- Curiously the use of the ‘Gamaliel principle’ has found its way into the realm of physics. In a customary mouthful in explaining thermodynamics it is said, “The long-term course of future events—consequent to a particular antecedent event—is strictly correlated with the truth quality of the antecedent event.” In simple terms, as Rick Lawrence points out, this means that ” the long-term future consequence of anything labeled as truth is directly tied to its previous truthfulness.” 20In a word, we can say that the foundation of any religious movement today will determine its fruits. In his masterful thesis on the insider movement, whose proponents appear to have a particular adhesion to the Gamaliel statement, Wonjoo Hwang has demonstrated that the entire edifice is constructed on extremely shaky foundations. 21 Some of these fruits have started to become manifest in second generation insider believers in Bangladesh, for instance where adherents demonstrate considerable confusion as to their identity, and appear to be moving towards Islam, more than to Christianity. (See the movie Half-Devil/Half Child)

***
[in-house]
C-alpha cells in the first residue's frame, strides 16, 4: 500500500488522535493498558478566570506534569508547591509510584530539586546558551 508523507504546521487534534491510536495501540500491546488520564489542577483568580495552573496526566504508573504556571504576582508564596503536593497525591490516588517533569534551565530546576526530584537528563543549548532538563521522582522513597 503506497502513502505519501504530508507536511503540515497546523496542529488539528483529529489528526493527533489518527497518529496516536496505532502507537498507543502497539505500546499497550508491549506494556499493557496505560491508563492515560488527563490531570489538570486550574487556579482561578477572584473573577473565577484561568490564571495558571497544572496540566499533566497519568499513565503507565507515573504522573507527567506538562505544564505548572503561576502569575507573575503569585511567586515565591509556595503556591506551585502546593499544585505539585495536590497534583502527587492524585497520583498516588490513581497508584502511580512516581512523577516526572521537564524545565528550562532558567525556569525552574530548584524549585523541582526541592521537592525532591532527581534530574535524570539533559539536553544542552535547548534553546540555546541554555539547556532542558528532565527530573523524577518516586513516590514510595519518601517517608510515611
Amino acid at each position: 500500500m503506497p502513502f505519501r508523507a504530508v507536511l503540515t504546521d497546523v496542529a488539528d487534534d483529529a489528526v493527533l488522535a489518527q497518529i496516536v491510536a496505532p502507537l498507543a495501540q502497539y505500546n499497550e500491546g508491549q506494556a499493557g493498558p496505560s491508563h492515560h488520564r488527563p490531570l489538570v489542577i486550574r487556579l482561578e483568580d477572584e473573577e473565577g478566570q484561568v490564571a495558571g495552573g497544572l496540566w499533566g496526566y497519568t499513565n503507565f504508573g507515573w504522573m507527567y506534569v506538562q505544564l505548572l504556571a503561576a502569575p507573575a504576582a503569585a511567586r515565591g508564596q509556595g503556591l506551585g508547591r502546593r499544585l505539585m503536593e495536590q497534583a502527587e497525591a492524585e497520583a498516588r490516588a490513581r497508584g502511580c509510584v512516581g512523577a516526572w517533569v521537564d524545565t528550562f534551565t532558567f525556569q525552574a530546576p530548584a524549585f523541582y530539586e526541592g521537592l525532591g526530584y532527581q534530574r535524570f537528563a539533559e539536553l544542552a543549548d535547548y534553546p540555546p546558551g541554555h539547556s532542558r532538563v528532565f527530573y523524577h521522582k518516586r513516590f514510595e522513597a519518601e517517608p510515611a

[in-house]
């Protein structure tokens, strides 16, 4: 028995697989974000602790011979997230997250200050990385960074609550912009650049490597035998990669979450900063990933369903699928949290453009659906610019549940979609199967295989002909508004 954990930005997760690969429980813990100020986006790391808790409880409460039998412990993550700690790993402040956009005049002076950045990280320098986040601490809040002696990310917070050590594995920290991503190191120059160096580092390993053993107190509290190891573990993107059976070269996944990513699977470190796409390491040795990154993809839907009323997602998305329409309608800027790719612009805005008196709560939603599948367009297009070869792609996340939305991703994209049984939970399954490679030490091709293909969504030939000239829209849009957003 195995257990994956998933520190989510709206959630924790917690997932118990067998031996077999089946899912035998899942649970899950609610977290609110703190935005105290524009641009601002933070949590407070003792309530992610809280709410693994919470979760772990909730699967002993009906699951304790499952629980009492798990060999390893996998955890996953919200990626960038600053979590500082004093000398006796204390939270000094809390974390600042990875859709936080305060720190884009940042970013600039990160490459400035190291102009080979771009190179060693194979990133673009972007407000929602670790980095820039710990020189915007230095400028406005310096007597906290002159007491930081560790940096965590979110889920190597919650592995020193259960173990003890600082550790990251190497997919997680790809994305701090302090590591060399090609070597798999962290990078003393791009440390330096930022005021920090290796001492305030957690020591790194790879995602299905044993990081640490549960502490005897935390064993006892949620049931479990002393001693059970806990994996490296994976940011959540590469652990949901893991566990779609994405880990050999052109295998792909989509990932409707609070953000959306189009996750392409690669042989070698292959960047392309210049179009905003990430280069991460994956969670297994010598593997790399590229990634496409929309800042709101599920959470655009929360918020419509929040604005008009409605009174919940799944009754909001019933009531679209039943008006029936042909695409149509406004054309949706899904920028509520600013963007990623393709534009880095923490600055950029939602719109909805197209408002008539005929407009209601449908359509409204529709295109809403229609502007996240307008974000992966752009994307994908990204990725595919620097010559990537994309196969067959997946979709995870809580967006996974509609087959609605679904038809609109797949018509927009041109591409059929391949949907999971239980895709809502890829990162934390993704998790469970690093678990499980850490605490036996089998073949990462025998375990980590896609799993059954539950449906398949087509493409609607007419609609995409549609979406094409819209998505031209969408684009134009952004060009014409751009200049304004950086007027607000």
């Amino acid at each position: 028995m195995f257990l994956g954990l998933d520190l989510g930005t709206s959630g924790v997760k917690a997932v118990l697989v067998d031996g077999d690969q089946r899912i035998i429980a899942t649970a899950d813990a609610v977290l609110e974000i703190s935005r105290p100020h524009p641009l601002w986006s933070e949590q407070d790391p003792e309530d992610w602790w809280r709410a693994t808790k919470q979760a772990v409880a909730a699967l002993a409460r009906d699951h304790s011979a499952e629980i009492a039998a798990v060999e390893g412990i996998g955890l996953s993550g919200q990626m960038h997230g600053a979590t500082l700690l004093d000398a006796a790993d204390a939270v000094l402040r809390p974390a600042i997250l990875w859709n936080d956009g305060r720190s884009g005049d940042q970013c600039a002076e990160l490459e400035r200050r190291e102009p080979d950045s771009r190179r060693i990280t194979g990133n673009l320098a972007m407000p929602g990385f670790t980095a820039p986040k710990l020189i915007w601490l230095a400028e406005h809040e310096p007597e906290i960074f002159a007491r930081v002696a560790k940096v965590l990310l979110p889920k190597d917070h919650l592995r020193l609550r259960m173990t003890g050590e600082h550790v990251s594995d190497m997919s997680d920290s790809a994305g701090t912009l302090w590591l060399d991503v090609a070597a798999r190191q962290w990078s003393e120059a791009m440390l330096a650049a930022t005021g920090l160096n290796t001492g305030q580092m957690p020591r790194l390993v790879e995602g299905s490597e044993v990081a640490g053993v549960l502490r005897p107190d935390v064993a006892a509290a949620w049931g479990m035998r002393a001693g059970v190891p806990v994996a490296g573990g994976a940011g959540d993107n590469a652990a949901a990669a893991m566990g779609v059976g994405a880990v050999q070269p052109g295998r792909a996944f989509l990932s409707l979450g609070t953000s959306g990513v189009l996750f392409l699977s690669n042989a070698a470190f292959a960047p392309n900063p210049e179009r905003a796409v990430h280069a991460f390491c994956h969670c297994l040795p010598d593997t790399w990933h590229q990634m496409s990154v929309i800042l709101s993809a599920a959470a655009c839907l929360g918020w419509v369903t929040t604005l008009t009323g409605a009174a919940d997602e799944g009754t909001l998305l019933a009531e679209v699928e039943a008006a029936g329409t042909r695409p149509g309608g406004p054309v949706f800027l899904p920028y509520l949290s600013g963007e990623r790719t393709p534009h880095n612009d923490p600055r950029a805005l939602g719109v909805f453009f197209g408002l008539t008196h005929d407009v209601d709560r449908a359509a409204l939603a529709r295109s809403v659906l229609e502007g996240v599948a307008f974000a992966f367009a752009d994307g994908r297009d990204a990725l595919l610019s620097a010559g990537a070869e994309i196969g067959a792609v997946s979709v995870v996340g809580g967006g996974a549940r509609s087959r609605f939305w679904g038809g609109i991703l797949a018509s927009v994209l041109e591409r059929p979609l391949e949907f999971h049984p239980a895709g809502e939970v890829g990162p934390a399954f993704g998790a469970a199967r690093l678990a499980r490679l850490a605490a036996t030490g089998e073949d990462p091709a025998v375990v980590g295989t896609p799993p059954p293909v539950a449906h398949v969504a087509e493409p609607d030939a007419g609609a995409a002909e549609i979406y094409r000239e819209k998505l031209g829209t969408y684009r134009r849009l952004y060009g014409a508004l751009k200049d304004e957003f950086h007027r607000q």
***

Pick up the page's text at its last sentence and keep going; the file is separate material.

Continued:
- The potential for spiritual manipulation by appealing to the Gamaliel principle is strong. To use the ultimate trump card of “fighting against God” to anyone who asks legitimate questions of any movement, could well have echoes of Jim Jones in the treatment of his cult-followers.
At first flush the Gamaliel principle appears to be sage advice. On closer observation, however, the potential for an agenda of mixed motives is very high. May the Body of Christ in this generation be known less for appealing to “plausible words of worldly wisdom” than its willingness to “test all things” and be willing to make decisions that demonstrate a greater fear of God than of humans.
- Pat Boone. Dr. Balaam’s Talking Mule. (Van Nuys, CA: Bible Voice, Inc., 1974), pages.48-52 as cited by Winford Claiborne’s “The Gamaliel Principle” (The International Gospel Hour) http://www.gospelhour.net/2128.html ↩